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Aetna Gave $24.7 Million to Nonprofits in 2011

Support from Aetna Inc., the Aetna Foundation and Aetna employees seeks improve health, health care and other causes

Aetna Inc. (NYSE: AET) and its philanthropic arm, the Aetna Foundation, awarded $19.2 million in 2011 to nonprofit organizations working to improve people’s health, particularly those from underserved populations, and to increase their access to high-quality health care. Much of the funding was directed at reversing the obesity epidemic in adults and children, promoting racial and ethnic health equity and advancing integrated health care and care coordination. In addition, grants were made to programs addressing veterans’ needs, diversity and inclusion and community development.

Aetna employees, retirees and directors donated an additional $5.5 million in 2011 through the company's matching gift program, bringing combined giving in communities where Aetna employees and customers live and work to $24.7 million. Additionally, Aetna’s employees generously volunteered nearly 340,000 hours of their personal time and talents in 2011.

Programs receiving grants include those that make fresh fruits and vegetables available in food deserts, offer prenatal care to women at high risk of premature birth, and investigate ways to enhance primary care that puts the patient’s needs first.

In 2011, Aetna and the Aetna Foundation directed $4.8 million in the fight against obesity, $3.2 million to eliminate racial and ethnic disparities in health and health care, and $2.5 million to promote integrated health care and care coordination in primary care settings.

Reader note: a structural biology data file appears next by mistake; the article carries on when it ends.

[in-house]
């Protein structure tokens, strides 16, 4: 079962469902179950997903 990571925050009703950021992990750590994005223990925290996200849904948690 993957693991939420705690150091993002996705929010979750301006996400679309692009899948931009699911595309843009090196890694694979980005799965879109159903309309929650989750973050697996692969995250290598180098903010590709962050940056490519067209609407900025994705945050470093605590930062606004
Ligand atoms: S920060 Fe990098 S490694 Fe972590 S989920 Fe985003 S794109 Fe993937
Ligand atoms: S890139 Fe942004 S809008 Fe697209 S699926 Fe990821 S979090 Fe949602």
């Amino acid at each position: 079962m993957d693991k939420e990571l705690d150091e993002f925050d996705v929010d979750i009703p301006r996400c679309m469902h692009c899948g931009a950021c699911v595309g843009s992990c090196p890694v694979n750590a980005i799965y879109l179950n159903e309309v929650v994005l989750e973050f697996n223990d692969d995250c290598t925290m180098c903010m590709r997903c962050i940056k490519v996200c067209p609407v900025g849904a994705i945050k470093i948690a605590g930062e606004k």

Complementing the grant making by Aetna and the Aetna Foundation was the commitment by thousands of Aetna employees to encourage healthy lifestyles by donating their time to company-sponsored volunteer efforts or individual initiatives.

The Aetna Foundation is the independent charitable and philanthropic arm of Aetna Inc. Since 1980, Aetna and the Aetna Foundation have contributed more than $413 million in grants and sponsorships, including $19.2 million awarded in 2011. In addition, Aetna employees have volunteered more than 2.6 million hours since 2003 to promote wellness, health and access to health care. Aetna’s current efforts are focused on addressing the rising rate of adult and childhood obesity in the U.S.; promoting racial and ethnic equity in health and health care; and advancing integrated health care.

 

tom$� 0t�P� hg� uld be said about Clark’s last few uncomfortable television appearances, but the fact remains that he did the show because he simply never considered retiring. The thought of cashing out and living the rest of his life in work-free comfort must have been as alien a concept to him as a world without rock music. Just consider that he earned 72 producer credits and made more than 100 television appearances from 1994 to 2012, accomplishing more after he had turned 65 than most people do in their lifetimes. His was a life that celebrated all things American except for the dream of living out one’s sunset years quietly. He did what he loved, loved what he did, and he changed the world while doing it. With a record like that, it’s no wonder why he never stopped the music.

 

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